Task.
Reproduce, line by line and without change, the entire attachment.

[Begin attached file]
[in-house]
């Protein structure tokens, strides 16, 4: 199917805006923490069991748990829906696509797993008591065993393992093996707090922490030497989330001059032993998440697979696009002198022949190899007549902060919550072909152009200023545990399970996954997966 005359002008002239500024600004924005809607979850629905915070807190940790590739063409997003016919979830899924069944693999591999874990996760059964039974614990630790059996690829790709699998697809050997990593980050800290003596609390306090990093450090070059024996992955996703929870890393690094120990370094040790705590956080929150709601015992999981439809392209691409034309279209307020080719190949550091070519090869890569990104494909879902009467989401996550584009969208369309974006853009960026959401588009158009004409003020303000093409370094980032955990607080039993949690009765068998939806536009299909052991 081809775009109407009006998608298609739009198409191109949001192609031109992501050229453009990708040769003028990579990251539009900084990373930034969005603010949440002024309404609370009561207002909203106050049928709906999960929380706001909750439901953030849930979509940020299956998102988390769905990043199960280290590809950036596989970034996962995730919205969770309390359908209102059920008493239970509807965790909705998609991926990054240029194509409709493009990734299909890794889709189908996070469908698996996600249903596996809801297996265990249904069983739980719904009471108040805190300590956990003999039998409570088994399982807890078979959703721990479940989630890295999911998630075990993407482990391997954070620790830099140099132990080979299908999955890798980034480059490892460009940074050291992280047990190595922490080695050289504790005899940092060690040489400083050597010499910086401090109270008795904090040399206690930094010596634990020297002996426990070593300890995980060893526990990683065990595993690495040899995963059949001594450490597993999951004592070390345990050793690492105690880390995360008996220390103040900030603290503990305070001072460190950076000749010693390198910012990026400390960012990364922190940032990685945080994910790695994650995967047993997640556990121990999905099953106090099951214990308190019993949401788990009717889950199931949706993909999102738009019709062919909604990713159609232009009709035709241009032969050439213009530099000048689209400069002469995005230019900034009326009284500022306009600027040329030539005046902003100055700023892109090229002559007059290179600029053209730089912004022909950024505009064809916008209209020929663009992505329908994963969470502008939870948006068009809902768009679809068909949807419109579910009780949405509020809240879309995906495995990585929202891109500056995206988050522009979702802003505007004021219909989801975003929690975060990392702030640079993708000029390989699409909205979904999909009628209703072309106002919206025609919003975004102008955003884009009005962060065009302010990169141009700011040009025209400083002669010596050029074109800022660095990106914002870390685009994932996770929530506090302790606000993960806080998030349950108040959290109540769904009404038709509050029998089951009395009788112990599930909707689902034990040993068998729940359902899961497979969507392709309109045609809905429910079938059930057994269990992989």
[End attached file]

[in-house]
């Protein structure tokens, strides 16, 4: 199917805006923490069991748990829906696509797993008591065993393992093996707090922490030497989330001059032993998440697979696009002198022949190899007549902060919550072909152009200023545990399970996954997966 005359002008002239500024600004924005809607979850629905915070807190940790590739063409997003016919979830899924069944693999591999874990996760059964039974614990630790059996690829790709699998697809050997990593980050800290003596609390306090990093450090070059024996992955996703929870890393690094120990370094040790705590956080929150709601015992999981439809392209691409034309279209307020080719190949550091070519090869890569990104494909879902009467989401996550584009969208369309974006853009960026959401588009158009004409003020303000093409370094980032955990607080039993949690009765068998939806536009299909052991 081809775009109407009006998608298609739009198409191109949001192609031109992501050229453009990708040769003028990579990251539009900084990373930034969005603010949440002024309404609370009561207002909203106050049928709906999960929380706001909750439901953030849930979509940020299956998102988390769905990043199960280290590809950036596989970034996962995730919205969770309390359908209102059920008493239970509807965790909705998609991926990054240029194509409709493009990734299909890794889709189908996070469908698996996600249903596996809801297996265990249904069983739980719904009471108040805190300590956990003999039998409570088994399982807890078979959703721990479940989630890295999911998630075990993407482990391997954070620790830099140099132990080979299908999955890798980034480059490892460009940074050291992280047990190595922490080695050289504790005899940092060690040489400083050597010499910086401090109270008795904090040399206690930094010596634990020297002996426990070593300890995980060893526990990683065990595993690495040899995963059949001594450490597993999951004592070390345990050793690492105690880390995360008996220390103040900030603290503990305070001072460190950076000749010693390198910012990026400390960012990364922190940032990685945080994910790695994650995967047993997640556990121990999905099953106090099951214990308190019993949401788990009717889950199931949706993909999102738009019709062919909604990713159609232009009709035709241009032969050439213009530099000048689209400069002469995005230019900034009326009284500022306009600027040329030539005046902003100055700023892109090229002559007059290179600029053209730089912004022909950024505009064809916008209209020929663009992505329908994963969470502008939870948006068009809902768009679809068909949807419109579910009780949405509020809240879309995906495995990585929202891109500056995206988050522009979702802003505007004021219909989801975003929690975060990392702030640079993708000029390989699409909205979904999909009628209703072309106002919206025609919003975004102008955003884009009005962060065009302010990169141009700011040009025209400083002669010596050029074109800022660095990106914002870390685009994932996770929530506090302790606000993960806080998030349950108040959290109540769904009404038709509050029998089951009395009788112990599930909707689902034990040993068998729940359902899961497979969507392709309109045609809905429910079938059930057994269990992989």